d v=1 0.75 0.5 pp a 0.25 b v=0 u = 0 0.75 0.25 u = 1 0.5 c Figure 2.5: Quadrilateral abcd and bilinear coordinates (u, v) of point p. Quadrilaterals are not flat in general, but for flat quadrilaterals we can compute the intersection point more efficiently than for the general case. We will look at the general, non-planar case first. Non-planar quadrilaterals A ray can intersect a non-planar quadrilateral at 0, 1, or 2 points. Plugging the ray equation p = o + td into the quadrilateral equation above gives 3 equations (one for each of the x, y, and z coordinates) with 3 unknowns t, u, and v. Unfortunately the equations are non-linear. However, a fairly efficient method is to first solve a quadratic equation for u. If u is in the [0, 1] range then compute the corresponding v. If v is also in [0, 1] then compute t. Reject the intersection if t is negative or larger than the previous nearest hit distance. Implementation details for this method can be found in Stephenson [70]. The normal at the hit point can be computed e.g. by bilinear combination of the four vertex normals. 18

A more efficient method can be used if the quadrilateral is small. In that case it is often sufficient to approximate the quadrilateral as two triangles. The intersection points might be slightly incorrect, and the u and v iso-lines get a “kink” along the diagonal as shown in figure 2.6. However, if the quadrilateral is smaller than e.g. a pixel this is a very useful optimization, and it is used a lot in practice for calculating ray intersections with finely tessellated geometry.

c a

d b

Figure 2.6: Quadrilateral abcd approximated by two triangles.

Planar quadrilaterals A ray can intersect a planar quadrilateral at 0 or 1 points. One method computes the ray intersection with the plane the quadrilateral is in (using the same calculation as for ray-triangle tests) and then determines whether the intersection point is inside or outside the quadrilateral. An even more efficient method for convex planar quadrilaterals has been presented by Lagae and Dutr´ [43]. e If the quadrilateral is a rectangle or square it is even simpler to determine the bilinear coordinates u and v — it can be done with just dot products (projecting p onto two of the edges).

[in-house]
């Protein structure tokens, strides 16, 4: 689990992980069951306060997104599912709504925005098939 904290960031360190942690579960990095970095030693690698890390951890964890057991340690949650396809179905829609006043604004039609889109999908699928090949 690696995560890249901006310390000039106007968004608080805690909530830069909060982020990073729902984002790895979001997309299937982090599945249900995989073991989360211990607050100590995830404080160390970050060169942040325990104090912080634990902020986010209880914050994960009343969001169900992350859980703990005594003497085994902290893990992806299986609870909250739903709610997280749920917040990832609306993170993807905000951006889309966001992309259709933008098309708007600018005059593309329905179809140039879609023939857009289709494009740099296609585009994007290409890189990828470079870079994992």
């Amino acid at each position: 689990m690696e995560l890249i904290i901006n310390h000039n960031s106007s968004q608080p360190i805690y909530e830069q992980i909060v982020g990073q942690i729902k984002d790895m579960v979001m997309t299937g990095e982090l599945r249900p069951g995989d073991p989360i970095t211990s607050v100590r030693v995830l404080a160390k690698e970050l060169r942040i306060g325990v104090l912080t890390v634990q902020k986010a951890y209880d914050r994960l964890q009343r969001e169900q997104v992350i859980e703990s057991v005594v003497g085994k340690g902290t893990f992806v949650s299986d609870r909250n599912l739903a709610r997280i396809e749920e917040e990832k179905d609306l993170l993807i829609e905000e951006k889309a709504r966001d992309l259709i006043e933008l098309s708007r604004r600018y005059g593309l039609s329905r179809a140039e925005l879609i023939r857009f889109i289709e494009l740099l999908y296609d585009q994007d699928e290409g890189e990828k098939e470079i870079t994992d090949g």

The class of quadric surfaces consists of disks, spheres, cylinders, cones, ellipsoids, paraboloids, and hyperboloids. Disks A disk is defined by its center c, normal n, and radius r. The center and normal of the disk define a plane. Finding a ray-disk intersection is very similar to raytriangle intersection testing. We first compute the ray-plane intersection point p, 19

and check that the distance t is positive and smaller than the previous nearest intersection. The intersection point is on the disk if (p − c)2 ≤ r2 . Disks are used a lot in practical rendering, for example for rendering of particle systems. Spheres A sphere is defined by its center c and radius r. If there is an intersection, the intersection point must be somewhere along the ray, and must be on the surface of the sphere. To find the intersection point we plug the ray equation p = o + td into the sphere equation (p − c)2 = r2 : 0 = = = = = (p − c)2 − r2 p2 − 2(p · c) + c2 − r2 (o + td)2 − 2(o + td) · c + c2 − r2 o2 + 2t(o · d) + t2 d2 − 2(o · c) − 2t(d · c) + c2 − r2 d2 t2 + 2d · (o − c)t + (o − c)2 − r2

This is a quadratic equation in t. The two solutions are t1 = −B − D −B + D and t2 = 2A 2A

— with A = d2 , B = 2d · (o − c), C = (o − c)2 − r2 , and the discriminant D √ is D = B 2 − 4AC. (If we know in advance that the ray direction is normalized then A = 1.) If the discriminant D is negative there is no (real) solution and the ray does not hit the sphere. If the discriminant is zero the ray is tangent to the sphere, and there is only one intersection point. If the discriminant is positive there are two intersection points; the nearest intersection point is the one with the smallest non-negative value of t. Given the intersection distance t we can then compute the intersection point p. The normal at the intersection point is n = p − c. Other quadrics Ray intersections with cylinders, cones, ellipsoids, paraboloids, and hyperboloids can be computed by solving a quadratic equation in a similar fashion, see e.g. Glassner [25]. Alternatively, ellipsoids can also be tested by transforming the ray by the same transformation that transforms the ellipsoid to a sphere; then the intersection can 20